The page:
The Lottery Ticket Mentality That Has Infected America

The American dream used to be hard work and making a better life for your children. Now, it’s to get rich quick.

The absolute worst Democratic attack line in 2016 focused on Donald Trump starting his business thanks to millions of dollars from his Dad. During the debate, Hillary tried to make the argument that Donald was only rich because of who his father is. In attempt to make the son look bad, she only made the father look like an American hero.

trump gold throne
Let me be crystal clear – if I have ever have the means to give my child multiples of millions to start a business, you know damn well that I would. It is the dream of every parent to provide for their children and give them a leg up in my life.

More importantly, the attack failed so badly because many voters did not care how Donald Trump ended up rich. They just knew that he was rich and they want to be rich too.

There has always been a “get rich quick” mentality lurking underneath the surface in America. It’s a feature of capitalism; not a bug. In recent years and due in large part to social media, the excesses of the rich and famous are constantly being presented to America. Our television, our news, our shows – there is a common theme of being rich.

To the majority of Americans, both Hillary and Donald were “rich” people. The means for getting there didn’t really matter.

And it made Hillary, as a “rich” person, look like a snob for demeaning another “rich” person for their means of wealth. It made Donald Trump look sympathetic. And it’s really, really had to turn a billionaire racist into a sympathetic figure.

The desire to be rich has no party affiliation. I work in Northern Virginia, in an office building full of people that voted for Hillary. It didn’t mean they were happy with life under President Obama because every single person walking into that building every day wishes that they didn’t have to.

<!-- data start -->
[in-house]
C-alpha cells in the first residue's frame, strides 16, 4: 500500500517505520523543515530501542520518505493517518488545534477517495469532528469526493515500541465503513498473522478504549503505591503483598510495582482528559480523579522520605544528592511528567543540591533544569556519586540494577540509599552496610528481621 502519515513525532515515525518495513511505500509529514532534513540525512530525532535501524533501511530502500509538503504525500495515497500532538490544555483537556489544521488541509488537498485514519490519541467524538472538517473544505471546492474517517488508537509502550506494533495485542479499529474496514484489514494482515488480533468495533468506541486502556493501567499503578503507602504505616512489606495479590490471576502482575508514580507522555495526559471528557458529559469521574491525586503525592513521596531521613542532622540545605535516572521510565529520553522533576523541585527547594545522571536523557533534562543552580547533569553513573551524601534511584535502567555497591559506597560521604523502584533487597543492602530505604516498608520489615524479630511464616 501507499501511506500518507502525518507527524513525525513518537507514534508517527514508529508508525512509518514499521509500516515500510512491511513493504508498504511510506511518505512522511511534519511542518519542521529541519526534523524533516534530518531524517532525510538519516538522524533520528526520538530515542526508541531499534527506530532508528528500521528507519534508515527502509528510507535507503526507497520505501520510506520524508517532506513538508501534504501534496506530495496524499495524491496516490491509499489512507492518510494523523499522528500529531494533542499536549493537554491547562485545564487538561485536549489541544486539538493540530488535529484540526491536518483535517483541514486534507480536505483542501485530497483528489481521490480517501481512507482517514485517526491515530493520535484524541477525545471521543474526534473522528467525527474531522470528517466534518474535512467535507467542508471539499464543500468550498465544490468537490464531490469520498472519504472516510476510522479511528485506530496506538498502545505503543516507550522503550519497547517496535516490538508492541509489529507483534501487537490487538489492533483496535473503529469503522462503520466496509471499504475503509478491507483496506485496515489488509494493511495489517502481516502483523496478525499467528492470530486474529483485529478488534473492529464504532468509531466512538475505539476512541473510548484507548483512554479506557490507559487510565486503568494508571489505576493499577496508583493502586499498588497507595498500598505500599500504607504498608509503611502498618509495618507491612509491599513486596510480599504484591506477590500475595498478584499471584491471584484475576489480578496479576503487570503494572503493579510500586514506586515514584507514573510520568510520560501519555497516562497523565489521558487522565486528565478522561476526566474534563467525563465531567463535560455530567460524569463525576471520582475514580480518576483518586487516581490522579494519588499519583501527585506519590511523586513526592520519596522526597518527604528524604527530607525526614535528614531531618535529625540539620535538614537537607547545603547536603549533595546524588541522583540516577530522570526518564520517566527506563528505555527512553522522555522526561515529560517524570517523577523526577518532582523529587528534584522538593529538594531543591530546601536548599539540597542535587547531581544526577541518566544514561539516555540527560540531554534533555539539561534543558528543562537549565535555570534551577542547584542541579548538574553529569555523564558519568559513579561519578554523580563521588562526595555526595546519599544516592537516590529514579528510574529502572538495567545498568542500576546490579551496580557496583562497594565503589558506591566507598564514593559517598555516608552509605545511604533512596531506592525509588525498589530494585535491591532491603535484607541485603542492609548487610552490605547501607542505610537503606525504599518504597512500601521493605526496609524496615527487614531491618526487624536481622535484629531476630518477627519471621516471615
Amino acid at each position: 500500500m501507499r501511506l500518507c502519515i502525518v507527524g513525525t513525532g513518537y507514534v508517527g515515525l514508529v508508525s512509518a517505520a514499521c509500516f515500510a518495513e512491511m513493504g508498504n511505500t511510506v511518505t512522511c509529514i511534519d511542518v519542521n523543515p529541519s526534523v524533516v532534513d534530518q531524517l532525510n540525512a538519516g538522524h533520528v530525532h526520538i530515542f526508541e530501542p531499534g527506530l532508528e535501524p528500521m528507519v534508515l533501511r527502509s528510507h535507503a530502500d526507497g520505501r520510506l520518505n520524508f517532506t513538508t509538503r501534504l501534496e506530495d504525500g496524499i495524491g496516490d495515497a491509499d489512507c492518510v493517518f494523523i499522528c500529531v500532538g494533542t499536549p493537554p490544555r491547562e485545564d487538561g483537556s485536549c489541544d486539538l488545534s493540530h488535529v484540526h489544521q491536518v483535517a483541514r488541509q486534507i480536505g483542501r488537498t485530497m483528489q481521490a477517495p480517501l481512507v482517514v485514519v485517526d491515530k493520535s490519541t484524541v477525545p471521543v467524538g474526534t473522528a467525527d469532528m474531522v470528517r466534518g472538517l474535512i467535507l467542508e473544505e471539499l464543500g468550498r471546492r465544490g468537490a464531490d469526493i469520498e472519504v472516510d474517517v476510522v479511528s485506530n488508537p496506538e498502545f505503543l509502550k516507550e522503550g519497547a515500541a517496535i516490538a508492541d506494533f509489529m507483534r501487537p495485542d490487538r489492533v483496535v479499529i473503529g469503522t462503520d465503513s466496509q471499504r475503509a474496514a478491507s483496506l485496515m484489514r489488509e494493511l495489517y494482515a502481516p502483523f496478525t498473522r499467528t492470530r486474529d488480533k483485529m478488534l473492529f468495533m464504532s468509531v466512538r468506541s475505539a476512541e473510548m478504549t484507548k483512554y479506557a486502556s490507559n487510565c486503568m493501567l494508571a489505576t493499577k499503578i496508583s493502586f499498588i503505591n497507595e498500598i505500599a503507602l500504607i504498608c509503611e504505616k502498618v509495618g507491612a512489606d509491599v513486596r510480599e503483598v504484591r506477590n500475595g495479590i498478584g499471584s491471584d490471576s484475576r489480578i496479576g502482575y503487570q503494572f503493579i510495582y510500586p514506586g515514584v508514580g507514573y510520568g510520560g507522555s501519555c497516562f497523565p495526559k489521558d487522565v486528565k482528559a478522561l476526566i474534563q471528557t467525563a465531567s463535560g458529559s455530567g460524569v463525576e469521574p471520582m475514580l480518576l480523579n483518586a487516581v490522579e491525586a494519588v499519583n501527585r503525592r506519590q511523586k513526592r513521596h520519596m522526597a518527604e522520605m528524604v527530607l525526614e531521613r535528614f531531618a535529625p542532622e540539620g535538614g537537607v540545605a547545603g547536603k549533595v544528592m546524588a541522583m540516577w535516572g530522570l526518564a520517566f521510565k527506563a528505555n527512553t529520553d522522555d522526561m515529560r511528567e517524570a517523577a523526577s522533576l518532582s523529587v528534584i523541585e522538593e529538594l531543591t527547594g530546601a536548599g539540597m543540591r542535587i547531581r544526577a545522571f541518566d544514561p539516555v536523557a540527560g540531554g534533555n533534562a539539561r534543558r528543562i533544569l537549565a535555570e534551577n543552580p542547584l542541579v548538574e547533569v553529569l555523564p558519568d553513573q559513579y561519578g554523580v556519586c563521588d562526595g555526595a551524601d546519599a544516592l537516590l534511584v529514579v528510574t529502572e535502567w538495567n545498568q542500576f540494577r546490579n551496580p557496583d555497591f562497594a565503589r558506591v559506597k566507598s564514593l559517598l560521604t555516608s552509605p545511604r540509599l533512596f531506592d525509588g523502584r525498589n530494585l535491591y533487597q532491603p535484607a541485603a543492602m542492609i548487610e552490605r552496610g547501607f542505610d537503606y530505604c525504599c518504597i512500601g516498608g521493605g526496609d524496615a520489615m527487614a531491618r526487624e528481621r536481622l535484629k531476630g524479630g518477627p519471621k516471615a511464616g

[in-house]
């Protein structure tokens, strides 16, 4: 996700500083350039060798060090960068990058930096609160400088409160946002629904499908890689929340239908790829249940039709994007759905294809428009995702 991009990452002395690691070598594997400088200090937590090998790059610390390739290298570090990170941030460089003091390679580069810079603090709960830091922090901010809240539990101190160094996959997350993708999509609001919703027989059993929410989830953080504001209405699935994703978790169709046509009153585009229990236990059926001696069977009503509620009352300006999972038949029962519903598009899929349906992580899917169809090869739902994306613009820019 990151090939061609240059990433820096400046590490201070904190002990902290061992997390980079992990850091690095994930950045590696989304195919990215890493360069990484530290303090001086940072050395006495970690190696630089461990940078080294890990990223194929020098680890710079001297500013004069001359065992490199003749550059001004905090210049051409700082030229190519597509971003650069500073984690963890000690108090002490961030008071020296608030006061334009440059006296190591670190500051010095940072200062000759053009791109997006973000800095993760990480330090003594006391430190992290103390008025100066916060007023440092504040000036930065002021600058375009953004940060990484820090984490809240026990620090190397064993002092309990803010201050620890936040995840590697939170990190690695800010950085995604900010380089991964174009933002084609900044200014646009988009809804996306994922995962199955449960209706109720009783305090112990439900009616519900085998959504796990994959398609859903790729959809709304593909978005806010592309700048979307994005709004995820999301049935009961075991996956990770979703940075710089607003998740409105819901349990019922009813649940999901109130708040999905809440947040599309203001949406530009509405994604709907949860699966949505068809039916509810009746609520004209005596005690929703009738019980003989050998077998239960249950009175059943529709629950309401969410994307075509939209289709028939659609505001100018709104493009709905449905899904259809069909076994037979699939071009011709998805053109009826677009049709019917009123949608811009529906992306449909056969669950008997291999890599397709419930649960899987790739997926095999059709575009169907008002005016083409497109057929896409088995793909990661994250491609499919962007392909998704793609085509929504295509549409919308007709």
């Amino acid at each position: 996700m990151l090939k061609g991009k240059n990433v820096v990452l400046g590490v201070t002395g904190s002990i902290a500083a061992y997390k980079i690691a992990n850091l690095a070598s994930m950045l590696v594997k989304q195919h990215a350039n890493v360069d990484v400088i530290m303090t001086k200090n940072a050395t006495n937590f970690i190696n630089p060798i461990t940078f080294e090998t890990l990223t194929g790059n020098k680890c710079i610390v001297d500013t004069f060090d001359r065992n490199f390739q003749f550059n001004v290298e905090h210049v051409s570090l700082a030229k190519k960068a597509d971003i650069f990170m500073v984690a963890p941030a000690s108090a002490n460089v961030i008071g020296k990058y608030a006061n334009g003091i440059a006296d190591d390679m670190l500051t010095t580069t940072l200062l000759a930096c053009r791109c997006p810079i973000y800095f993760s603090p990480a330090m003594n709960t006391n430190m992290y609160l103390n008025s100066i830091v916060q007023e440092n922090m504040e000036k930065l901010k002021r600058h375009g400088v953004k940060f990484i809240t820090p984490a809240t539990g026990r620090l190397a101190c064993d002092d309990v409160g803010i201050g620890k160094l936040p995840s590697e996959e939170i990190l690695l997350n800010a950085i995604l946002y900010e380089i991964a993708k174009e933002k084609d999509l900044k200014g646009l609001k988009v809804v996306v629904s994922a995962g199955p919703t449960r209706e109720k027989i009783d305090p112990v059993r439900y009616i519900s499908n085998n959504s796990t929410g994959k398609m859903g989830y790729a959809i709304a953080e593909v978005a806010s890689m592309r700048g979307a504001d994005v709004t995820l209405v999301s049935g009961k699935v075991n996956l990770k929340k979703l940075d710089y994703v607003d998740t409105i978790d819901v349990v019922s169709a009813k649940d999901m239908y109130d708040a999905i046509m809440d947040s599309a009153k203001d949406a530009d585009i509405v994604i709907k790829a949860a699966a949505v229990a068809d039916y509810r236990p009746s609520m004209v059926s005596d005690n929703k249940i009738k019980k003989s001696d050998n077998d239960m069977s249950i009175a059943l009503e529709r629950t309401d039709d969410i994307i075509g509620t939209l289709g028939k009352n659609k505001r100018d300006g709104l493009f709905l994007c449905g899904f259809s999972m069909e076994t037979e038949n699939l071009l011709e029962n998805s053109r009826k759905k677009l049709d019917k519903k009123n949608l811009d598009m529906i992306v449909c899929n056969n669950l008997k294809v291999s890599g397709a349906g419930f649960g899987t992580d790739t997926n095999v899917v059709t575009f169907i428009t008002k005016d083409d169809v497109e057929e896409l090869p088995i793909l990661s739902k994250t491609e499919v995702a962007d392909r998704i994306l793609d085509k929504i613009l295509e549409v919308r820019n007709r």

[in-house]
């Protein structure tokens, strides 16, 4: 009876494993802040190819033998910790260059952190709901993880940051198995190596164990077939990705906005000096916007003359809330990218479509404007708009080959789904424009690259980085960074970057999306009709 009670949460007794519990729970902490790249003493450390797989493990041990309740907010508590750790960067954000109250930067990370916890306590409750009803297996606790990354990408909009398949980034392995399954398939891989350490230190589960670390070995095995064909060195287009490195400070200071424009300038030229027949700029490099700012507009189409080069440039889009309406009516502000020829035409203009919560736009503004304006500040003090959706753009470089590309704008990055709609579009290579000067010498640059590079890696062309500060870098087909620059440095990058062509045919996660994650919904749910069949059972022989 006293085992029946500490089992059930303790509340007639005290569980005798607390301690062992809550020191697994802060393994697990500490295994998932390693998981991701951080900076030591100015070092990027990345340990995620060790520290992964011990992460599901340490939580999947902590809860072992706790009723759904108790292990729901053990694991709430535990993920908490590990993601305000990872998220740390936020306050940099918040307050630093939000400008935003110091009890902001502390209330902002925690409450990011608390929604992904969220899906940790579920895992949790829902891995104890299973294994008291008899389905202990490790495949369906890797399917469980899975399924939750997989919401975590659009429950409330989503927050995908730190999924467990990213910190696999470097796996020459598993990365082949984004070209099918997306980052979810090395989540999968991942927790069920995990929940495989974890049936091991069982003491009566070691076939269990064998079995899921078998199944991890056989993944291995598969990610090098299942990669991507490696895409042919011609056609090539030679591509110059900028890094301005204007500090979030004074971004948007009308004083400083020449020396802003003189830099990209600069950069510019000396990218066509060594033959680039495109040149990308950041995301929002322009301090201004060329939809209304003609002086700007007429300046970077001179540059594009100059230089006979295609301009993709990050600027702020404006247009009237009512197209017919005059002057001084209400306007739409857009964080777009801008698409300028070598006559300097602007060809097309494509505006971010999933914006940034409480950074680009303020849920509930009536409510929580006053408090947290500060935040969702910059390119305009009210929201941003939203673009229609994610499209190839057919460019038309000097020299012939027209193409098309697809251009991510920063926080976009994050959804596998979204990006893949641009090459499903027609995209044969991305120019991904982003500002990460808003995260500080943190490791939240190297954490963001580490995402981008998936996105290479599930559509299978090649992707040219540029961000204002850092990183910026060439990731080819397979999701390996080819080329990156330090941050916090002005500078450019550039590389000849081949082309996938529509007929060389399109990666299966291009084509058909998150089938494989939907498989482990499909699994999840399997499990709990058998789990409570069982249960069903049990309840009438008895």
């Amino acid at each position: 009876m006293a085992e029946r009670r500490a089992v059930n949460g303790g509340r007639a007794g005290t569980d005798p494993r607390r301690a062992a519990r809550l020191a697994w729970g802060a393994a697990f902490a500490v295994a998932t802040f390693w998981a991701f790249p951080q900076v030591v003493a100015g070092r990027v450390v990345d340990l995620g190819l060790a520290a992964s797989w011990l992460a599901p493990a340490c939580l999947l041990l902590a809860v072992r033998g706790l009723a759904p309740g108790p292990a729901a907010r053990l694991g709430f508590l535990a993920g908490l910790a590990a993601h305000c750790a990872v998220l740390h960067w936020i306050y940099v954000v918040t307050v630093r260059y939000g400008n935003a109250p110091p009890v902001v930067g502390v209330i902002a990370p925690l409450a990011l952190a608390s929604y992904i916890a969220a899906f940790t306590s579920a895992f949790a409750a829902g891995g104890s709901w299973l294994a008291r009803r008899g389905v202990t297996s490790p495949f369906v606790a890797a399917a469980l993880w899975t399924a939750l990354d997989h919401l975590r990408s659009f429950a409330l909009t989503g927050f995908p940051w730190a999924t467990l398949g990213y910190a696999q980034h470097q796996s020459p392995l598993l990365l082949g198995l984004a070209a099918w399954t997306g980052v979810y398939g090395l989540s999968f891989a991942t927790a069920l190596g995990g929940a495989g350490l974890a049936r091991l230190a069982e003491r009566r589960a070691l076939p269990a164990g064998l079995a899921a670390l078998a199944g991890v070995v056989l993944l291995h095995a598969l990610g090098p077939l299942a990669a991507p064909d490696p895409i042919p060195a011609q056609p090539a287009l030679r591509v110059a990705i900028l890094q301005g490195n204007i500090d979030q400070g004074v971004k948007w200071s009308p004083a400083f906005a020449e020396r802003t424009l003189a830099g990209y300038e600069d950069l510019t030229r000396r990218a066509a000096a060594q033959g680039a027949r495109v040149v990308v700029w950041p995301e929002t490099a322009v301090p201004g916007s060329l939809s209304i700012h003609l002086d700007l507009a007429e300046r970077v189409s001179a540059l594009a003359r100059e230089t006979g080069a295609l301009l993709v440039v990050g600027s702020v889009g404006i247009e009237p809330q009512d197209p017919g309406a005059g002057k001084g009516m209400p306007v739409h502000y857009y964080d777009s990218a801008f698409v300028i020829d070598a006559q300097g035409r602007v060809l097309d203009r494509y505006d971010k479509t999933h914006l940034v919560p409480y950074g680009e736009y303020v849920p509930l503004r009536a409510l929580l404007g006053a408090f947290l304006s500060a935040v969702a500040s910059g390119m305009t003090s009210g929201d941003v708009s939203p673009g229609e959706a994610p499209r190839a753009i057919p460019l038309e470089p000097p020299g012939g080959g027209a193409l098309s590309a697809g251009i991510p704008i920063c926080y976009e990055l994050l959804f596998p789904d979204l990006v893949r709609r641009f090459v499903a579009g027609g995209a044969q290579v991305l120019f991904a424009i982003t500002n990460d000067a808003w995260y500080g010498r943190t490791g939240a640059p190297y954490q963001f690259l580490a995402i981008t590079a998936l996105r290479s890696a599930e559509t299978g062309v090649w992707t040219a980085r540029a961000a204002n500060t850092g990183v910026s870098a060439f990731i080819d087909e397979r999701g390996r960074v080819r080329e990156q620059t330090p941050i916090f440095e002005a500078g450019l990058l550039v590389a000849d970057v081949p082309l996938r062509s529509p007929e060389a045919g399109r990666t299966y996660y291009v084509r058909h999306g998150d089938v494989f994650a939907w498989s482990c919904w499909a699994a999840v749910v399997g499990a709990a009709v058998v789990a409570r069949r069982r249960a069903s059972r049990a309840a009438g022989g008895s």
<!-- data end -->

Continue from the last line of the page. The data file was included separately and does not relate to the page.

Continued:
I heard a story from a co-worker about a moment when there were six women in an elevator, when it suddenly stopped between floors. After an awkward moment of silence, one woman sighed and said, “Another day. I’m just waiting for my ticket out.”

After she said that, the other women in the elevator laughed and agreed. “Yeah, me too!” one said. “I think that every day,” said another.

The most important word there is “waiting” because that woman wasn’t actively seeking a ticket out. She was waiting for it, as if she’ll arrive at work one day and there’ll be a million dollar check sitting on her desk.

It reminded me of a Kevin Hart comedy special, in which he pumps his crew up before a show by saying, “Everyone wants to be famous but no one wants to work for it.”

That, my friends, is America in a nutshell right. We don’t want to work for the American Dream; we want the American Dream handed to us. We don’t want to work at a company for 20 years to move up the ranks; we wanted to be given the keys to The Kingdom on Day 3.

This mentality has infected America to the point that far too many looked at Donald Trump, at his ridiculous opulence, and wanted his life. People can talk about him winning over the country as a populist, but there was something more significant driving his popularity beyond the misogyny and racism that fueled his hardcore, extremist supporters.

It was the notion that Donald Trump was America’s lottery ticket. Think about what he said during the campaign – they were outlandish, ridiculous fantasies that captivated rural America.

Yes, the Mexicans are the reason I’m not rich!

Yes, better health care at lower prices!

Yes, make American great again!

Yes, he will save my job at Carrier!

It was a steady diet of this for 18 months and it worked because his supporters truly and sincerely believed that a vote for Trump was their lottery ticket out. Once Trump delivered on all of his promises, the voters would be rich and happy and America would be in a better place, finally.

Instead, the cruel reality is that no politician is a lottery ticket for America. Success takes patience, struggle and dedication – three qualities that our country seems to have forgotten about.

My greatest fear is that we have not learned our lesson. Too many are still waiting on their ticket out.

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